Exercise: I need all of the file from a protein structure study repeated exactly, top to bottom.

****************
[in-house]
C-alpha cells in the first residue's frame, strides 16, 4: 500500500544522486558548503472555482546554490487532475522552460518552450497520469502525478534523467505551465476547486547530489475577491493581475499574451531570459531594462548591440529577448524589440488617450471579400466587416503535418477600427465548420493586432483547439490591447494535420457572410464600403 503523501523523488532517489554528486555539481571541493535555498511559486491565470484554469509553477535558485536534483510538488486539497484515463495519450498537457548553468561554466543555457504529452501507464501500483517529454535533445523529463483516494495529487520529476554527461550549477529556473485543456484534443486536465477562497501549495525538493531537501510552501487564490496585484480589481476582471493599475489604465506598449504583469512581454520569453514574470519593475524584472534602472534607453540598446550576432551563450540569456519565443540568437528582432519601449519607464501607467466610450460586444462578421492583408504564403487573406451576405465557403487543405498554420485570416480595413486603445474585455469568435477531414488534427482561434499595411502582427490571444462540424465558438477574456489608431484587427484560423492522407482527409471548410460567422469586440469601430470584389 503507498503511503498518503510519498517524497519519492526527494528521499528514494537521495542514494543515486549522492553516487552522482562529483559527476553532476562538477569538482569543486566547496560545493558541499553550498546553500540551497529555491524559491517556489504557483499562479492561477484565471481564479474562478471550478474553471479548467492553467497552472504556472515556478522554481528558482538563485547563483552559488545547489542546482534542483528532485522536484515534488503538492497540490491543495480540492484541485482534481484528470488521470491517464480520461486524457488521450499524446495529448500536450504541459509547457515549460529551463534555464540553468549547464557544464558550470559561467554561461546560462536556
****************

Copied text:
[in-house]
C-alpha cells in the first residue's frame, strides 16, 4: 500500500544522486558548503472555482546554490487532475522552460518552450497520469502525478534523467505551465476547486547530489475577491493581475499574451531570459531594462548591440529577448524589440488617450471579400466587416503535418477600427465548420493586432483547439490591447494535420457572410464600403 503523501523523488532517489554528486555539481571541493535555498511559486491565470484554469509553477535558485536534483510538488486539497484515463495519450498537457548553468561554466543555457504529452501507464501500483517529454535533445523529463483516494495529487520529476554527461550549477529556473485543456484534443486536465477562497501549495525538493531537501510552501487564490496585484480589481476582471493599475489604465506598449504583469512581454520569453514574470519593475524584472534602472534607453540598446550576432551563450540569456519565443540568437528582432519601449519607464501607467466610450460586444462578421492583408504564403487573406451576405465557403487543405498554420485570416480595413486603445474585455469568435477531414488534427482561434499595411502582427490571444462540424465558438477574456489608431484587427484560423492522407482527409471548410460567422469586440469601430470584389 503507498503511503498518503510519498517524497519519492526527494528521499528514494537521495542514494543515486549522492553516487552522482562529483559527476553532476562538477569538482569543486566547496560545493558541499553550498546553500540551497529555491524559491517556489504557483499562479492561477484565471481564479474562478471550478474553471479548467492553467497552472504556472515556478522554481528558482538563485547563483552559488545547489542546482534542483528532485522536484515534488503538492497540490491543495480540492484541485482534481484528470488521470491517464480520461486524457488521450499524446495529448500536450504541459509547457515549460529551463534555464540553468549547464557544464558550470559561467554561461546560462536556